EU countries to consider lower gas price cap – documents

Reading Time: 3 minutes

By Kate Abnett

BRUSSELS, Dec 2 (Reuters) – European Union countries will consider on Friday a proposal for a gas price cap slightly lower than a Brussels proposal that some view as too high, with a handful of countries pushing for an even lower limit, documents seen by Reuters showed.

European Union countries start negotiations on Friday evening on the European Commission’s proposal for a cap to limit gas price spikes, and are racing to reach a deal by Dec. 13.

The Commission last week proposed a gas price cap that would kick in if the front-month Title Transfer Facility (TTF) gas price exceeded 275 euros ($289) per megawatt-hour for two weeks and was 58 euros higher than a liquefied natural gas reference price for 10 days.

Some countries criticised the original EU proposal, including suggestions it was designed with such a high price and with criteria so strict that the cap would never be triggered, and thus fail to cushion their economies from price spikes.

On Friday, countries will consider a revised proposal by the Czech Republic, which holds the rotating EU presidency, which would lower the limit to 264 euros/MWh and require prices to remain above that level for five trading days, instead of two weeks, to trigger the cap.

The revised proposal, seen by Reuters, would also extend the cap to cover not only the front-month gas contract, as the Commission proposed, but contracts with expiry dates as far forward as a quarter-year.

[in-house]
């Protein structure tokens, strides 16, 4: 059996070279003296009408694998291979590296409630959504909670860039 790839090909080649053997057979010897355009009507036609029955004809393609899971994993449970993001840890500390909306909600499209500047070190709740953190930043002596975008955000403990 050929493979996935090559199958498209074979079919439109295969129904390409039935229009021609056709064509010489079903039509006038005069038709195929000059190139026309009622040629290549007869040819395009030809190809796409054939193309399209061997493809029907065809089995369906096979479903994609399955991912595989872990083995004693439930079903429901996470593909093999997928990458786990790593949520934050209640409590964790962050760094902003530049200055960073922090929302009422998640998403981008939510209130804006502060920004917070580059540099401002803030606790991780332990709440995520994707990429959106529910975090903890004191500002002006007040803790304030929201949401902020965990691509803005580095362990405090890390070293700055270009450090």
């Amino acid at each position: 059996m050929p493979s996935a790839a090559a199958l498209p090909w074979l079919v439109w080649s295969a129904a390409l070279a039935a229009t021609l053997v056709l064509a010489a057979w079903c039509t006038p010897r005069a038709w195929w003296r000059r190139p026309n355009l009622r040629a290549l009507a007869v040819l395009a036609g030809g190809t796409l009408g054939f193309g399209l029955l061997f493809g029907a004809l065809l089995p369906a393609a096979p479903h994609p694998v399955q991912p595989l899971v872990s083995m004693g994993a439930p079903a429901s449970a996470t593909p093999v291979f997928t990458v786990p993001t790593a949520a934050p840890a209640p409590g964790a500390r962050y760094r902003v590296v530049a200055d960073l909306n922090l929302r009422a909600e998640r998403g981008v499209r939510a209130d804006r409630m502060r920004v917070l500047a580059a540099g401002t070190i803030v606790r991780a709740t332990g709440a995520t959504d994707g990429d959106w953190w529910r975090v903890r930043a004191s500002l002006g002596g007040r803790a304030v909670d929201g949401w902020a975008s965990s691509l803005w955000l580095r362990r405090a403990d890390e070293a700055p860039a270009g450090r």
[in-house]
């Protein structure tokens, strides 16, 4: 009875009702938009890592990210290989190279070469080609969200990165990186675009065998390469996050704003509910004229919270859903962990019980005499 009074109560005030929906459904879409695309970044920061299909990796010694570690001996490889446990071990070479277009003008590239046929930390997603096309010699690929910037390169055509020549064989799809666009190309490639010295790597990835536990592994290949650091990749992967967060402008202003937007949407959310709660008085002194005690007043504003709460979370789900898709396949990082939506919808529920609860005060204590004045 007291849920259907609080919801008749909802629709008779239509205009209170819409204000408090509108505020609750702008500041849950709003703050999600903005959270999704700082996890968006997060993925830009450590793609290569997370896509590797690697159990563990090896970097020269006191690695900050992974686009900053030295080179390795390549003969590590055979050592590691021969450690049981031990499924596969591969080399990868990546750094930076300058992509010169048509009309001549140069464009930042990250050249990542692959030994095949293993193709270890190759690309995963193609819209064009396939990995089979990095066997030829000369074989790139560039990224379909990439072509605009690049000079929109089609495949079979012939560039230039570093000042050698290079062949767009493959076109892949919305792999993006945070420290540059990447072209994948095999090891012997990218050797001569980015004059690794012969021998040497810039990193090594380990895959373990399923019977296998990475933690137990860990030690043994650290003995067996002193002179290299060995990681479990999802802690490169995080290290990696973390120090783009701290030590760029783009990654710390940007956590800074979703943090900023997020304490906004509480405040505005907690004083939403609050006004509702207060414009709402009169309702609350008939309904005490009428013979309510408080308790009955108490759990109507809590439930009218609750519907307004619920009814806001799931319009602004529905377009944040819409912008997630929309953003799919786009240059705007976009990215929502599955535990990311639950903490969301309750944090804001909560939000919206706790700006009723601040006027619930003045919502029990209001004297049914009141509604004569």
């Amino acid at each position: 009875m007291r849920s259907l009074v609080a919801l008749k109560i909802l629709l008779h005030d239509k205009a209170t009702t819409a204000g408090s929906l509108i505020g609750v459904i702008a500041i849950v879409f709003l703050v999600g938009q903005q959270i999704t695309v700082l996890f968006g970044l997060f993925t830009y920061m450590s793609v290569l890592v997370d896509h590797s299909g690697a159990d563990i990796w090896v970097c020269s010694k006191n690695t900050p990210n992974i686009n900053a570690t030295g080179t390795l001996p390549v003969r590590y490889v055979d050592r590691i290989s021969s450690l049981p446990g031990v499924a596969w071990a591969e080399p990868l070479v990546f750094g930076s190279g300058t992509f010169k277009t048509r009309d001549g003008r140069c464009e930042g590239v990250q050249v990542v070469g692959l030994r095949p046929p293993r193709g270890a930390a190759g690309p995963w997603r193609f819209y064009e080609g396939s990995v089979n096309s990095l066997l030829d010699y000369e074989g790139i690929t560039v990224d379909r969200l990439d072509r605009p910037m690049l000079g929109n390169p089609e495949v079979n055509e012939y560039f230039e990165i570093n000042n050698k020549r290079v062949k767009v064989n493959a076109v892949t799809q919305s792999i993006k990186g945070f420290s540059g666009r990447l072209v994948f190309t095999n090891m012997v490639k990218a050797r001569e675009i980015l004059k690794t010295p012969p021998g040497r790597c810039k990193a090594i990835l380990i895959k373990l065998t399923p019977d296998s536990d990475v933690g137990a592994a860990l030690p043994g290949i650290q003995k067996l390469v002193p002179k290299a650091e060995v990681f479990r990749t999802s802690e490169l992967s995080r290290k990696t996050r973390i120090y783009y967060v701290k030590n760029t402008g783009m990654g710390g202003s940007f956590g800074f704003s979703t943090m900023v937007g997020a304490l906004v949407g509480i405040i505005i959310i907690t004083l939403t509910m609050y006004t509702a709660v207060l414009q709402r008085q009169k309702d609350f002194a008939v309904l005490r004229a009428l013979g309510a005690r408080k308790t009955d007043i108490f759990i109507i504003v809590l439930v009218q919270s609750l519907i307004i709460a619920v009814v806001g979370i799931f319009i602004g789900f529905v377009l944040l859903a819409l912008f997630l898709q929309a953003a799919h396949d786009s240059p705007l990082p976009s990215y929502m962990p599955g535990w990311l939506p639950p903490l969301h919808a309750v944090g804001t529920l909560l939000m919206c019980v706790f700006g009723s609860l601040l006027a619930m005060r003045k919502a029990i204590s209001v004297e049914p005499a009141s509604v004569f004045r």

But countries still disagree on whether to cap prices at all, while at least five countries are pushing for an even lower cap.

In a document shared with other EU member states this week, Italy, Poland, Greece, Belgium and Slovenia proposed two options: either a far lower fixed price cap of 160 euros/MWh, or a “dynamic price cap” that could fluctuate in response to existing liquefied natural gas price benchmarks.

A handful of countries including Germany and the Netherlands, however, warn that capping prices could make it harder for Europe to attract much-needed gas supplies from global markets.

EU gas prices have soared this year as Russia slashed gas deliveries to Europe following its invasion of Ukraine, prompting governments to spend hundreds of billions of euros to cushion their economies from the surge in energy costs.

But while EU countries have already agreed a raft of emergency energy measures, including requirements to fill gas storage to prepare for winter, diplomats expected tough negotiations on the price cap and some were doubtful a deal could be struck in time for a Dec. 13 meeting when EU countries’ energy ministers aim to approve it.

($1 = 0.9510 euros)

Once you're here...

%d bloggers like this: